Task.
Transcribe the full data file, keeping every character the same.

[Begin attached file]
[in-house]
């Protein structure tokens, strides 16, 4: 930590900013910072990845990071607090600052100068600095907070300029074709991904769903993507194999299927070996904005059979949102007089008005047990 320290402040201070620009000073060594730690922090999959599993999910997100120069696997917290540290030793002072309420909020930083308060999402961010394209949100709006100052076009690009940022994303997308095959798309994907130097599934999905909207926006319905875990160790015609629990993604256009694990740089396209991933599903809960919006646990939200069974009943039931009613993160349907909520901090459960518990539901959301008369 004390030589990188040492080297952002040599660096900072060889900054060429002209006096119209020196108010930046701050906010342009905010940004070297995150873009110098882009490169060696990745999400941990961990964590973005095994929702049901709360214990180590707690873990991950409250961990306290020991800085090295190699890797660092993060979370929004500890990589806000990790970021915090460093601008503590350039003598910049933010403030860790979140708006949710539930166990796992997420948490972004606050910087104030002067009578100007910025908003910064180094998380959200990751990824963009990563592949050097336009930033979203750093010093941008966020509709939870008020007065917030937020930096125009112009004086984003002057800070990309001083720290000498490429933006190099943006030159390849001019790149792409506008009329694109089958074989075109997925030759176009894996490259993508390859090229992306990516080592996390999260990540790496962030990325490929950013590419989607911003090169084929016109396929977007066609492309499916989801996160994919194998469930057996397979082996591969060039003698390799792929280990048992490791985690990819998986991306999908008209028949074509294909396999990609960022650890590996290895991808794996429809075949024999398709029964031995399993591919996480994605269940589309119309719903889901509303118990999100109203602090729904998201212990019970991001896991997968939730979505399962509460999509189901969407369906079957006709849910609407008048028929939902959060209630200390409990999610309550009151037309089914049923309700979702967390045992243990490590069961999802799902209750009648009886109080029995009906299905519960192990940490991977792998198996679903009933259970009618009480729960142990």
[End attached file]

[in-house]
């Protein structure tokens, strides 16, 4: 930590900013910072990845990071607090600052100068600095907070300029074709991904769903993507194999299927070996904005059979949102007089008005047990 320290402040201070620009000073060594730690922090999959599993999910997100120069696997917290540290030793002072309420909020930083308060999402961010394209949100709006100052076009690009940022994303997308095959798309994907130097599934999905909207926006319905875990160790015609629990993604256009694990740089396209991933599903809960919006646990939200069974009943039931009613993160349907909520901090459960518990539901959301008369 004390030589990188040492080297952002040599660096900072060889900054060429002209006096119209020196108010930046701050906010342009905010940004070297995150873009110098882009490169060696990745999400941990961990964590973005095994929702049901709360214990180590707690873990991950409250961990306290020991800085090295190699890797660092993060979370929004500890990589806000990790970021915090460093601008503590350039003598910049933010403030860790979140708006949710539930166990796992997420948490972004606050910087104030002067009578100007910025908003910064180094998380959200990751990824963009990563592949050097336009930033979203750093010093941008966020509709939870008020007065917030937020930096125009112009004086984003002057800070990309001083720290000498490429933006190099943006030159390849001019790149792409506008009329694109089958074989075109997925030759176009894996490259993508390859090229992306990516080592996390999260990540790496962030990325490929950013590419989607911003090169084929016109396929977007066609492309499916989801996160994919194998469930057996397979082996591969060039003698390799792929280990048992490791985690990819998986991306999908008209028949074509294909396999990609960022650890590996290895991808794996429809075949024999398709029964031995399993591919996480994605269940589309119309719903889901509303118990999100109203602090729904998201212990019970991001896991997968939730979505399962509460999509189901969407369906079957006709849910609407008048028929939902959060209630200390409990999610309550009151037309089914049923309700979702967390045992243990490590069961999802799902209750009648009886109080029995009906299905519960192990940490991977792998198996679903009933259970009618009480729960142990």